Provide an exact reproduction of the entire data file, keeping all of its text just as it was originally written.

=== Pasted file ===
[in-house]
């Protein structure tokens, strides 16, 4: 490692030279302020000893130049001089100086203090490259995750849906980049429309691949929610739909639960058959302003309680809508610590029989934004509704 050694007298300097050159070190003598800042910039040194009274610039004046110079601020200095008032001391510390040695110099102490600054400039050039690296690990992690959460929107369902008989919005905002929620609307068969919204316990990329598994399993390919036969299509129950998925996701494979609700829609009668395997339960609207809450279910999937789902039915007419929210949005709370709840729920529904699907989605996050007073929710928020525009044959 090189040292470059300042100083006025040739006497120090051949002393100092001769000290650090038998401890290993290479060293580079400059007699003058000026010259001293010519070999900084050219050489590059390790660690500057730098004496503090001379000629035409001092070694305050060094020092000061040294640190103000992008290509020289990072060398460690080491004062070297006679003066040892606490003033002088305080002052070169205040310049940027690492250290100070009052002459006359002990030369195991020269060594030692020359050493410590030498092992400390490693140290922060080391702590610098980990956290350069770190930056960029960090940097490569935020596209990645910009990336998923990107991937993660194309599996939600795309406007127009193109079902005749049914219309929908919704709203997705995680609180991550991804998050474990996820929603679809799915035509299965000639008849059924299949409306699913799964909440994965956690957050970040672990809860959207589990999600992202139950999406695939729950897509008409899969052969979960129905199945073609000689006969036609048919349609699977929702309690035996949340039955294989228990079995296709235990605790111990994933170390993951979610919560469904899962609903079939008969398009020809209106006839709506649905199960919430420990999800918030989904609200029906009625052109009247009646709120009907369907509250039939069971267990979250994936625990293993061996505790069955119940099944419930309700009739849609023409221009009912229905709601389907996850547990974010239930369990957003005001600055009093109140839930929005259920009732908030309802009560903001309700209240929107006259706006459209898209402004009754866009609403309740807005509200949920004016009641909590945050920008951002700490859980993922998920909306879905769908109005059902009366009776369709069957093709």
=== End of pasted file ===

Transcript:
[in-house]
């Protein structure tokens, strides 16, 4: 490692030279302020000893130049001089100086203090490259995750849906980049429309691949929610739909639960058959302003309680809508610590029989934004509704 050694007298300097050159070190003598800042910039040194009274610039004046110079601020200095008032001391510390040695110099102490600054400039050039690296690990992690959460929107369902008989919005905002929620609307068969919204316990990329598994399993390919036969299509129950998925996701494979609700829609009668395997339960609207809450279910999937789902039915007419929210949005709370709840729920529904699907989605996050007073929710928020525009044959 090189040292470059300042100083006025040739006497120090051949002393100092001769000290650090038998401890290993290479060293580079400059007699003058000026010259001293010519070999900084050219050489590059390790660690500057730098004496503090001379000629035409001092070694305050060094020092000061040294640190103000992008290509020289990072060398460690080491004062070297006679003066040892606490003033002088305080002052070169205040310049940027690492250290100070009052002459006359002990030369195991020269060594030692020359050493410590030498092992400390490693140290922060080391702590610098980990956290350069770190930056960029960090940097490569935020596209990645910009990336998923990107991937993660194309599996939600795309406007127009193109079902005749049914219309929908919704709203997705995680609180991550991804998050474990996820929603679809799915035509299965000639008849059924299949409306699913799964909440994965956690957050970040672990809860959207589990999600992202139950999406695939729950897509008409899969052969979960129905199945073609000689006969036609048919349609699977929702309690035996949340039955294989228990079995296709235990605790111990994933170390993951979610919560469904899962609903079939008969398009020809209106006839709506649905199960919430420990999800918030989904609200029906009625052109009247009646709120009907369907509250039939069971267990979250994936625990293993061996505790069955119940099944419930309700009739849609023409221009009912229905709601389907996850547990974010239930369990957003005001600055009093109140839930929005259920009732908030309802009560903001309700209240929107006259706006459209898209402004009754866009609403309740807005509200949920004016009641909590945050920008951002700490859980993922998920909306879905769908109005059902009366009776369709069957093709």